Doubtful: Nuclear Proponents Claim iPhone Use Consumes as much Electricity as a Refrigerator
People who have viewed the film Pandora’s Promise, or read reviews and quotes from it, might recall that Michael Shellenberger claimed at one point that an iPhone uses as much electricity as a refrigerator. Because it’s a film for a mass audience, and not a scientific report, he didn’t have to provide evidence for this surprising statement. He did explain that it is not the phone that uses so much electricity, but the servers and wireless networks that add to the energy consumption, but still, it seems like an exaggeration.
The commonsense reason to doubt the claim is that if it were true, phone charges would be much more expensive. I have a recent model refrigerator that is fairly efficient, but still it consumes more than any appliance in the house. It seems to account for about 25% of monthly consumption. For other people, the figure may vary, depending on how they cook, heat, and do laundry. In any case, it is hard to imagine that my cell phone carrier is including in my bill a cost that is equal to what I pay TEPCO to run my refrigerator.
My suspicions about this iPhone allegation led me to look around to see what others might have said about it. It turns out that before it was used to say we need nuclear energy, it was used to say we need coal energy. Last August, Curtis Cartier of MSN News took up the issue in an article which is excerpted below:
“A new study claims that the smartphone in your pocket uses more energy than the refrigerator in your kitchen. The report, which was funded by a pair of coal industry lobbying groups, suggests that a tremendous amount of energy will be needed to keep powering the world's digital devices and that coal will provide the solution. But while the paper is making waves in the technology and energy world, its conclusions are being attacked by some researchers who call it “baloney” and “ridiculous.”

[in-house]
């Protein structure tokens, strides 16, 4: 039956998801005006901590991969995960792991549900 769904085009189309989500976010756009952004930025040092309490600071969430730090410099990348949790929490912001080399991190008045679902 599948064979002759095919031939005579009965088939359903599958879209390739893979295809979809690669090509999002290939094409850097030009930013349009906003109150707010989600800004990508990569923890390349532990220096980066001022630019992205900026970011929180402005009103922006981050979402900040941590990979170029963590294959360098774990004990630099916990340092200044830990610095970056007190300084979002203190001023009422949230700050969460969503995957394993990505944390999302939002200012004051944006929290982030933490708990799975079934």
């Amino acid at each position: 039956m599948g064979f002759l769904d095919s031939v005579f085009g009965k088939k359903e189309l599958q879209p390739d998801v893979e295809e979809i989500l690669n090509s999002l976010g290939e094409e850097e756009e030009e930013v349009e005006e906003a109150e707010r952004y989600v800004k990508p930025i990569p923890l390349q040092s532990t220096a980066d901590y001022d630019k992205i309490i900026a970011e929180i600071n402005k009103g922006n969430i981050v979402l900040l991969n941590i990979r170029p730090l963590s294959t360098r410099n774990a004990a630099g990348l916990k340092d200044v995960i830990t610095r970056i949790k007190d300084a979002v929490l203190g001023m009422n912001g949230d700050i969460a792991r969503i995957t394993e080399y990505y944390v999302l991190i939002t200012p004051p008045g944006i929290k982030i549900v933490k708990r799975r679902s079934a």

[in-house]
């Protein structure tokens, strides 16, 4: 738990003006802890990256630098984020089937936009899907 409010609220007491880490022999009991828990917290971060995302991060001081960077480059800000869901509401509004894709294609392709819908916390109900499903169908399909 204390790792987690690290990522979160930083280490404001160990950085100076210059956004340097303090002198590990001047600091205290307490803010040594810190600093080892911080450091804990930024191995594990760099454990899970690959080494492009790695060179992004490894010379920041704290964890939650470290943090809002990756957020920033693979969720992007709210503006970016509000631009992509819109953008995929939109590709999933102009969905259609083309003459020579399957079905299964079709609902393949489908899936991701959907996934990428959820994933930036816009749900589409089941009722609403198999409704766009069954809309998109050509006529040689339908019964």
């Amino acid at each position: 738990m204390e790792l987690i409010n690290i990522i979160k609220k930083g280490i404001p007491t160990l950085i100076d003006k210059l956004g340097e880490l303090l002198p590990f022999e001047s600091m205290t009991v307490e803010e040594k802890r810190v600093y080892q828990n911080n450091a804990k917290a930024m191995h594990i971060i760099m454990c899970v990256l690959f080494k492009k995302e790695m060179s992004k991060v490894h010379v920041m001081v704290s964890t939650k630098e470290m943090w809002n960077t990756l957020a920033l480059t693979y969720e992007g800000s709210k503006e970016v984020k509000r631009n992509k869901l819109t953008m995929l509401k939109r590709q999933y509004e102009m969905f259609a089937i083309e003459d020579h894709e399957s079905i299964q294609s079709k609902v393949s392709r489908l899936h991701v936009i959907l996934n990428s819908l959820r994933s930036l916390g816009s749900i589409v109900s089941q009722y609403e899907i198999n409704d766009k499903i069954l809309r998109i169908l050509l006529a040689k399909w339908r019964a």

Among the claims made are that the worldwide computer IT infrastructure uses power "equal to all the electric generation of Japan and Germany combined," and that watching an hour of video per week on a smartphone or tablet "consumes annually more electricity in the remote networks than two new refrigerators use in a year."
The study is called "The Cloud Begins With Coal: Big Data, Big Networks, Big Infrastructure, and Big Power" and it's written by Mark P. Mills, the CEO of Digital Power Group, a tech-industry advisement firm. The study was sponsored by the National Mining Association and the American Coalition for Clean Coal Energy.
It turns out that this isn't the first time Mills has compared small, portable electronic devices with refrigerators. In 2000 he made the case that California's energy crisis was caused by computers, and showed data he said proved a Palm Pilot handheld device "can add as much new electric load as a refrigerator."